Right now ET has actually shown dramatic improvement this pre-season, but it has been completely masked by his inability to finish in traffic. Unlike past seasons, ET is consistently getting into the teeth of the defense. He is not settling for jumpers. He is not passively sitting on the perimeter. He is getting the ball where he needs to go and then getting struck... And I think the answer is as close as that giant guy sitting on the bench. The answer is Bynum - and until Bynum is on the floor it would be foolhardy to give up on ET.

My premise is simple. Have ET do exactly what he is doing but expect different results. My hope (rational or not) is that once Bynum is in the lane, ET's forays will result in dunks and layups instead of blocks and TO's. Put someone in the lane who the defense fears- and all of the sudden the defense can't collapse on ET's drives. And if the defense does collapse, then even better, since ET can either pass the ball or simply put it up on the glass for Bynum and Thad to finish. This does require ET to change what he does when he gets in the lane - but that is not asking much - since the defense itself will change how it approaches drivers once Bynum steps on the floor.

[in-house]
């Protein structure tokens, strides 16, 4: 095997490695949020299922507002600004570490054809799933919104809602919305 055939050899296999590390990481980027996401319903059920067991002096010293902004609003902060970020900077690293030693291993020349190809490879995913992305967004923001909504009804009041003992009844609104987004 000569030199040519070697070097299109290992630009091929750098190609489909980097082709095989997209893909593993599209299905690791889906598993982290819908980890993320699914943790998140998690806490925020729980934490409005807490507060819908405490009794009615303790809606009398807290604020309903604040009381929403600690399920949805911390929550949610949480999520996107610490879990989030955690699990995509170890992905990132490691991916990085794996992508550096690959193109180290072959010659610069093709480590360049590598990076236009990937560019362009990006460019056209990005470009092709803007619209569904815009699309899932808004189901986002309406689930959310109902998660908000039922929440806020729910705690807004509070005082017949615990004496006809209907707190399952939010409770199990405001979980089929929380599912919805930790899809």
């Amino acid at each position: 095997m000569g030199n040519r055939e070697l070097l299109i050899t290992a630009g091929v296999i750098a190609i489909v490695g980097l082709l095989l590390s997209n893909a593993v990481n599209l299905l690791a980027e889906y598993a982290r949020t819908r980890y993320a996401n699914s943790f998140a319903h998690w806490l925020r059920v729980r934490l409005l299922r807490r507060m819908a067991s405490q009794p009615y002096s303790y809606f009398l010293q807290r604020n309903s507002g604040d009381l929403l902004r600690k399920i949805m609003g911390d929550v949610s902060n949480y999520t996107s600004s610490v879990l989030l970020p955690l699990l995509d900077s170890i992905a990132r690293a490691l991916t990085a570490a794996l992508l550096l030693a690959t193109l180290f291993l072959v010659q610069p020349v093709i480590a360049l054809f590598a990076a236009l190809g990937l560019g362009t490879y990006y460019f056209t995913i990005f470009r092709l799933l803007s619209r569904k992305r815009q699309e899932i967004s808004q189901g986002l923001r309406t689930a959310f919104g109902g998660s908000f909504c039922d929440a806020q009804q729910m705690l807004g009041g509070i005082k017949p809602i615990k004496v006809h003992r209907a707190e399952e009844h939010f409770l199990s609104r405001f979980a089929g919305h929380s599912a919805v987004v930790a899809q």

Yes, it is tremendous that the Sixers finally have wings who can shoot. But this does not make ET less important or an afterthought . Part of maximizing shooters and quality bigs is to have someone break down the defense. The opposition can scheme against shooters and cover up the paint if they can stay in their base defensive set. But once you get penetration then the defense breaks down and you can fully deploy your weapons. It's great that Jrue and Maalik can break down their men from the PG position. Its great that Thad can face up his man and blow by him. But that makes it no less valuable for ET to use his handle and aggressive mindset to get in the lane - as long as it ends in a positive result.